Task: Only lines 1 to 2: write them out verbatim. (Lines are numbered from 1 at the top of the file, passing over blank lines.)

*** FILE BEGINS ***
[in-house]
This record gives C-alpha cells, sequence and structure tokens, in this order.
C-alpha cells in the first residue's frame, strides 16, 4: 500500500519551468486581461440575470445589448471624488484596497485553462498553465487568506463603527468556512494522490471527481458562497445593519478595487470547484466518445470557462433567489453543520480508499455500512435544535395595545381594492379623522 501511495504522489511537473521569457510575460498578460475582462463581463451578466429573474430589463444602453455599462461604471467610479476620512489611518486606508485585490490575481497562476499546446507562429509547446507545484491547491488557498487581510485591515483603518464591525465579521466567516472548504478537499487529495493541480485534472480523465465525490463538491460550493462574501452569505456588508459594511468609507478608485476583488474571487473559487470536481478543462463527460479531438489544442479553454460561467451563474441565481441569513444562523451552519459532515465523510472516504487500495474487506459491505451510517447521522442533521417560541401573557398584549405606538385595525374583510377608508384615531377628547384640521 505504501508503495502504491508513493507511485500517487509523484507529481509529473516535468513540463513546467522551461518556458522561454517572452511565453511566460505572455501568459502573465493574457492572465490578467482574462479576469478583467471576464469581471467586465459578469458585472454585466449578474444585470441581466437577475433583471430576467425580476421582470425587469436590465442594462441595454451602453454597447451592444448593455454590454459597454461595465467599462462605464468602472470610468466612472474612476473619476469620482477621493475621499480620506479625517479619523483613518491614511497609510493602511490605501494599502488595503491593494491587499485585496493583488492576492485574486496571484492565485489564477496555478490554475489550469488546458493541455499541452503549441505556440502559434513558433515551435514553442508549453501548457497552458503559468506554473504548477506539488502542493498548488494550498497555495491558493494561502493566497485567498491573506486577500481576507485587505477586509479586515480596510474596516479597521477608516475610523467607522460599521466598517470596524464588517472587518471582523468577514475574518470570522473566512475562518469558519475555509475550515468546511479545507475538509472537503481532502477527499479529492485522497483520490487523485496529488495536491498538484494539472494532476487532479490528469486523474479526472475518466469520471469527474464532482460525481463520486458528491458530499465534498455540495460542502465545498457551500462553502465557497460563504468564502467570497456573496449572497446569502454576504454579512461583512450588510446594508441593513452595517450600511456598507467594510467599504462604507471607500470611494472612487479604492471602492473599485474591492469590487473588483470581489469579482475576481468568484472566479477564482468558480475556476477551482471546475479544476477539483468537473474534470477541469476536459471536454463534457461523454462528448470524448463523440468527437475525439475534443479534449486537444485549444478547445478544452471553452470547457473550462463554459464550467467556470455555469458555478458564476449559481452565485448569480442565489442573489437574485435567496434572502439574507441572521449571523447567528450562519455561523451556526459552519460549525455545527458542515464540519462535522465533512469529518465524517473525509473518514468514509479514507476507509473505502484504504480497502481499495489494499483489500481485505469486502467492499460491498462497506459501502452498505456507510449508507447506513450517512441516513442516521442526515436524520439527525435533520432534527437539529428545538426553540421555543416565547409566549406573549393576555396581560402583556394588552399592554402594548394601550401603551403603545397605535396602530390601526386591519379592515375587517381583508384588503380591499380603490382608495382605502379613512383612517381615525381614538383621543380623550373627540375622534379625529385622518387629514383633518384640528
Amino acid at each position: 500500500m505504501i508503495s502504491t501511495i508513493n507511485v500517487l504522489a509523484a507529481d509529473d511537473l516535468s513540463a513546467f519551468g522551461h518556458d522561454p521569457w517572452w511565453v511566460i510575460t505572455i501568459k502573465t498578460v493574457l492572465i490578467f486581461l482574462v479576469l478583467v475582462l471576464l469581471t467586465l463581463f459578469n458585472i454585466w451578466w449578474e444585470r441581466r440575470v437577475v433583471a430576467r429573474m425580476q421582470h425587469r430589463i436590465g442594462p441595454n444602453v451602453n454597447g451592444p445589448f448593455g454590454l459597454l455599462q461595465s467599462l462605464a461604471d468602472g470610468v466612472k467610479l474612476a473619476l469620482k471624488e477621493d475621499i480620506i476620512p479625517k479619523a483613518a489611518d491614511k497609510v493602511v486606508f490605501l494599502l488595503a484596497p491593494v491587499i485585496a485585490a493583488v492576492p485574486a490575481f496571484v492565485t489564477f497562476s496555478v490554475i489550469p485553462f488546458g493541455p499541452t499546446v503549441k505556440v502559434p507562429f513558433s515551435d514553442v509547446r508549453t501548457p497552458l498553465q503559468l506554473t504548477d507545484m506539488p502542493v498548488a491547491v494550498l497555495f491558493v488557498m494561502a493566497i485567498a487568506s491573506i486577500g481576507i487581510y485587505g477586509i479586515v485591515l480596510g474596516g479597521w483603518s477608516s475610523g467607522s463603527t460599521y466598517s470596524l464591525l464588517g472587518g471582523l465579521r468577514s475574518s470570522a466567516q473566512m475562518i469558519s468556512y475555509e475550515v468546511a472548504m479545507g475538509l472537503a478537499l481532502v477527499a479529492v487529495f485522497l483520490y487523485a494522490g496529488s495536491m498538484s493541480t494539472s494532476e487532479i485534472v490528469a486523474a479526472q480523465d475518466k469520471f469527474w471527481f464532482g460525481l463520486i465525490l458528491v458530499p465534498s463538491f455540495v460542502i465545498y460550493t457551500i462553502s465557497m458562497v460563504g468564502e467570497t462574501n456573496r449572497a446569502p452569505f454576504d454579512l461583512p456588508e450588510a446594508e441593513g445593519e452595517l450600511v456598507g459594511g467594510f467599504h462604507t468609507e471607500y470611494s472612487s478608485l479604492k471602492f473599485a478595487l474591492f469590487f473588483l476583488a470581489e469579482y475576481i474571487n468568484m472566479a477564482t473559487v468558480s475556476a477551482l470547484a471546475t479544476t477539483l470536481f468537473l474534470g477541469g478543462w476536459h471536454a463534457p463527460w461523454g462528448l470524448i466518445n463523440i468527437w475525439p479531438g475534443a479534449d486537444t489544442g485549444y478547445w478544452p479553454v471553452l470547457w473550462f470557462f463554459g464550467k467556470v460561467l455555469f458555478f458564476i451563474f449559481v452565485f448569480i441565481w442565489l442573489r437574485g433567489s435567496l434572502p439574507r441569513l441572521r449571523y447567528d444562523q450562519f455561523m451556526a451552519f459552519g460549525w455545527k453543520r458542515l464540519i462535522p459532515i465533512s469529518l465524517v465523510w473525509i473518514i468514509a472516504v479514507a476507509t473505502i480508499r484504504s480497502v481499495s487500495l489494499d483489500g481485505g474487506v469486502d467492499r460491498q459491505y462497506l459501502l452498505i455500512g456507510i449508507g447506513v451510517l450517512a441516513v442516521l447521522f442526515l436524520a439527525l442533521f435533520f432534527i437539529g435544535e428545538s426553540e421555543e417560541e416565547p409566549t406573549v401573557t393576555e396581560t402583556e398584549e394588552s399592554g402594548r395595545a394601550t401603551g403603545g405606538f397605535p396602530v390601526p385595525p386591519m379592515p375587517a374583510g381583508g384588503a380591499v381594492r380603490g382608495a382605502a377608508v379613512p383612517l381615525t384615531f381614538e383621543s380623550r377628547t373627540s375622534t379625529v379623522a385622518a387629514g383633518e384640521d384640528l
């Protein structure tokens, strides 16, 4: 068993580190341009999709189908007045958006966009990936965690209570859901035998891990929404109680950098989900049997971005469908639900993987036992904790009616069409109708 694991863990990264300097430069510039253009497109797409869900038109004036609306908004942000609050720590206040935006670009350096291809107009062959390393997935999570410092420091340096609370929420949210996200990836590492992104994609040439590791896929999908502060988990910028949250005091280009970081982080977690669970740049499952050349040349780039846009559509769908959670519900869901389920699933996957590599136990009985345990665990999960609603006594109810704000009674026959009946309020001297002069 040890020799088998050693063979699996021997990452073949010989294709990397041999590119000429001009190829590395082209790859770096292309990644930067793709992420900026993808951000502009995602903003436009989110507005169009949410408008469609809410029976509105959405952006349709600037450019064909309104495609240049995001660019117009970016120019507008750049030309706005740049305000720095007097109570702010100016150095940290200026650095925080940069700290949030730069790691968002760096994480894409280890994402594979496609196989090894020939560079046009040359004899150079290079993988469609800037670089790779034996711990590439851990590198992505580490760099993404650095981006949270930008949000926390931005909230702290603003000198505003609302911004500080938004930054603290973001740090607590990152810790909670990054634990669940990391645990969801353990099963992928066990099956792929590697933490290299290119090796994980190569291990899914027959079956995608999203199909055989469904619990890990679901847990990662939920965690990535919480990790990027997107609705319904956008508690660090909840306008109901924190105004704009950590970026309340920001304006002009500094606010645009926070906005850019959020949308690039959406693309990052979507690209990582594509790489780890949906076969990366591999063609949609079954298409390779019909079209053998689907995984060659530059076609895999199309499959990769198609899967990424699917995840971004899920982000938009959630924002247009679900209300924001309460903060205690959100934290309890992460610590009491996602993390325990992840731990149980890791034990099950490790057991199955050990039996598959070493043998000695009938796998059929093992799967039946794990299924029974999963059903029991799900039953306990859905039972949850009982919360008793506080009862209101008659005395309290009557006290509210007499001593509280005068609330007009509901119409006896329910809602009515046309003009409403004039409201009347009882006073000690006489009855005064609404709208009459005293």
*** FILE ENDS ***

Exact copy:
[in-house]
This record gives C-alpha cells, sequence and structure tokens, in this order.